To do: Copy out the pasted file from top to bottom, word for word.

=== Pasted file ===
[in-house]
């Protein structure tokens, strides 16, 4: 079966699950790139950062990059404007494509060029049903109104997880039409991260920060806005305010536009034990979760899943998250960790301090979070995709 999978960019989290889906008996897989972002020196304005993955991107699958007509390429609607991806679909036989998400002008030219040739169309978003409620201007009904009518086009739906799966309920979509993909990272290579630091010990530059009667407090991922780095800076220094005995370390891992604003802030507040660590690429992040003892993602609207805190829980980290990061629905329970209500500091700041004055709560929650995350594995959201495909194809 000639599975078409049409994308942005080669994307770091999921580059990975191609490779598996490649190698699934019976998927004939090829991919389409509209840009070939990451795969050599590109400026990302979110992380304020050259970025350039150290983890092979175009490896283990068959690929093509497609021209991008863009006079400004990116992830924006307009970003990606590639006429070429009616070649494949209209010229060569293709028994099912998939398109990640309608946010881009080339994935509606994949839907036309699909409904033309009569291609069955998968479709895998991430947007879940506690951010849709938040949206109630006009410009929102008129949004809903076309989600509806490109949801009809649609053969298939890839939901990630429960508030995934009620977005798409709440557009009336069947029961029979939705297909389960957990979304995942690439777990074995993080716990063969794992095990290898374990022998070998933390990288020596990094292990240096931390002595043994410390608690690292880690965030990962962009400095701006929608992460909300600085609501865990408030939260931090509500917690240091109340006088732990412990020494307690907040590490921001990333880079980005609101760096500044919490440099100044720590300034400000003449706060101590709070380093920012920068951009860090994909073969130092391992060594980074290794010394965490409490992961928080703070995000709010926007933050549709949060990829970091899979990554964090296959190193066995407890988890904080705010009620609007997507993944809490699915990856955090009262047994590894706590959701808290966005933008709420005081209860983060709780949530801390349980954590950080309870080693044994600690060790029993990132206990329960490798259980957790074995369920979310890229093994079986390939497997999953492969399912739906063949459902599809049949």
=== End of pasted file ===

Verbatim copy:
[in-house]
């Protein structure tokens, strides 16, 4: 079966699950790139950062990059404007494509060029049903109104997880039409991260920060806005305010536009034990979760899943998250960790301090979070995709 999978960019989290889906008996897989972002020196304005993955991107699958007509390429609607991806679909036989998400002008030219040739169309978003409620201007009904009518086009739906799966309920979509993909990272290579630091010990530059009667407090991922780095800076220094005995370390891992604003802030507040660590690429992040003892993602609207805190829980980290990061629905329970209500500091700041004055709560929650995350594995959201495909194809 000639599975078409049409994308942005080669994307770091999921580059990975191609490779598996490649190698699934019976998927004939090829991919389409509209840009070939990451795969050599590109400026990302979110992380304020050259970025350039150290983890092979175009490896283990068959690929093509497609021209991008863009006079400004990116992830924006307009970003990606590639006429070429009616070649494949209209010229060569293709028994099912998939398109990640309608946010881009080339994935509606994949839907036309699909409904033309009569291609069955998968479709895998991430947007879940506690951010849709938040949206109630006009410009929102008129949004809903076309989600509806490109949801009809649609053969298939890839939901990630429960508030995934009620977005798409709440557009009336069947029961029979939705297909389960957990979304995942690439777990074995993080716990063969794992095990290898374990022998070998933390990288020596990094292990240096931390002595043994410390608690690292880690965030990962962009400095701006929608992460909300600085609501865990408030939260931090509500917690240091109340006088732990412990020494307690907040590490921001990333880079980005609101760096500044919490440099100044720590300034400000003449706060101590709070380093920012920068951009860090994909073969130092391992060594980074290794010394965490409490992961928080703070995000709010926007933050549709949060990829970091899979990554964090296959190193066995407890988890904080705010009620609007997507993944809490699915990856955090009262047994590894706590959701808290966005933008709420005081209860983060709780949530801390349980954590950080309870080693044994600690060790029993990132206990329960490798259980957790074995369920979310890229093994079986390939497997999953492969399912739906063949459902599809049949």